Gymnastics camp gaining in popularity

BY CLARK CAHILL | JUNE 19, 2009 7:21 AM

Even the boiling hot temperature and muggy atmosphere in the Field House North Gym could not keep participants from enjoying the annual Iowa Women’s Gymnastics Summer Camp.

The nearly 75 girls who took part in the camp, held Sunday through Thursday, made for the largest showing in many years, said Iowa head coach Larissa Libby.

“I hope it’s because we’re a little more popular as a team,” she said. “I think coming off of a great season, having many of the kids in the stands watching, it is exciting for them to be around the athletes they admire.”

Hannah Martin, 12, a second-year camper from Cedar Rapids, said learning from the Iowa athletes and coaches was something many of the campers enjoy.

“It gives you a different perspective and viewpoint from a new person,” she said. “I think they push me harder too.”

Libby also said the success of Des Moines native Shawn Johnson in the 2008 Summer Olympics had a large effect on aspiring gymnasts in the state.

The high number of participants allowed for Libby to add such activities as dance and trampoline. She also decided to incorporate a sports psychology class, taught by Shannon Baird, a graduate teaching assistant in health and sports studies, for all attendees. The Iowa team frequently uses sports psychology to maintain focus, Libby said.

“Around the ages of 11 to 13 is when gymnastics tends to lose a lot of kids,” she said. “I think it’s the point in life when the world becomes hard, but also, in gymnastics, it’s when they start to develop fears. Maybe we can give them an introduction to the tools that may help them deal with some of those fears, then maybe they won’t quit.”

Junior Andrea Hurlburt, one of several Iowa gymnasts who stayed with campers in the dorms at night, said the girls were eager to learn and participate despite the hot conditions, although fatigue set in for many after the first few days.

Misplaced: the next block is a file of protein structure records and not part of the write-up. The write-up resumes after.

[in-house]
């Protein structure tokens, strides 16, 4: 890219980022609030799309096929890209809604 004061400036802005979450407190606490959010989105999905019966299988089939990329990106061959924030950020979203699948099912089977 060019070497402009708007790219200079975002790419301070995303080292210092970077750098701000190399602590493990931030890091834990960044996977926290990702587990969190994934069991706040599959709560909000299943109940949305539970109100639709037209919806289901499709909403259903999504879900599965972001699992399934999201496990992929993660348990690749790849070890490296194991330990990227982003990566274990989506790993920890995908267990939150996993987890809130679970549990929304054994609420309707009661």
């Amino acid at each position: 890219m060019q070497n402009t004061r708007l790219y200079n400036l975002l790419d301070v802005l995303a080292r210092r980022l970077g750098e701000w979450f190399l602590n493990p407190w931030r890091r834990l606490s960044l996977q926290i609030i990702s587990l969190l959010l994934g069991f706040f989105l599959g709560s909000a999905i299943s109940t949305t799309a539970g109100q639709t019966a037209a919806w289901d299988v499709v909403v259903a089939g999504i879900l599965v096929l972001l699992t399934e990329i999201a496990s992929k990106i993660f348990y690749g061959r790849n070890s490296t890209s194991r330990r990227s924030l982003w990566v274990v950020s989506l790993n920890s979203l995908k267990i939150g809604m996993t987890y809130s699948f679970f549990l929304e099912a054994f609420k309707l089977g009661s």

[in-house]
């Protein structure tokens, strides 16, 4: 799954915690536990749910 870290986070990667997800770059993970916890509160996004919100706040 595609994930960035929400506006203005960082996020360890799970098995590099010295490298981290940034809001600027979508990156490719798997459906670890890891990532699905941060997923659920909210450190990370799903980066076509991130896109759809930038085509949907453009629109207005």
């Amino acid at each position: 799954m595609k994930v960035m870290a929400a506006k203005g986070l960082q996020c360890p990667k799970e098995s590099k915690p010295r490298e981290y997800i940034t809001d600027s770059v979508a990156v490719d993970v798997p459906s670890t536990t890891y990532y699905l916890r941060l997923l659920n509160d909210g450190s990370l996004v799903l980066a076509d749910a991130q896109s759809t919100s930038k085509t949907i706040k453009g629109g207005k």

“It is really exhausting for everyone, especially for [the counselors] because we are trying to train at the same time,” Hurlburt said. “But for the majority of the time, [the campers] want to keep going.”

The camp consisted of two training sessions, lasting more than two hours each per day, followed by an open gym at the end of the night. Many campers enjoyed the open-gym session because it allowed them to partake in any activity they wanted.

“My favorite part is open gym because I love doing the beam and the trampoline,” said camper Lauren Easton, 10, of Center Point.

Despite the long training sessions, Libby said the camp’s main goal is for participants to have fun.
“We never profess to be an elite camp,” she said. “Certainly, we are capable of training upper-level skills and if those kids want to do that, that is what we are here for.”

The camp concluded with campers performing dance routines they had worked on throughout the week. Groups were split up by age and ability level.

“We want them to have four days of great experience, learning new things and different techniques,” Libby said. “Gymnastics is the same everywhere you go, but it is how you do it that makes the difference.”

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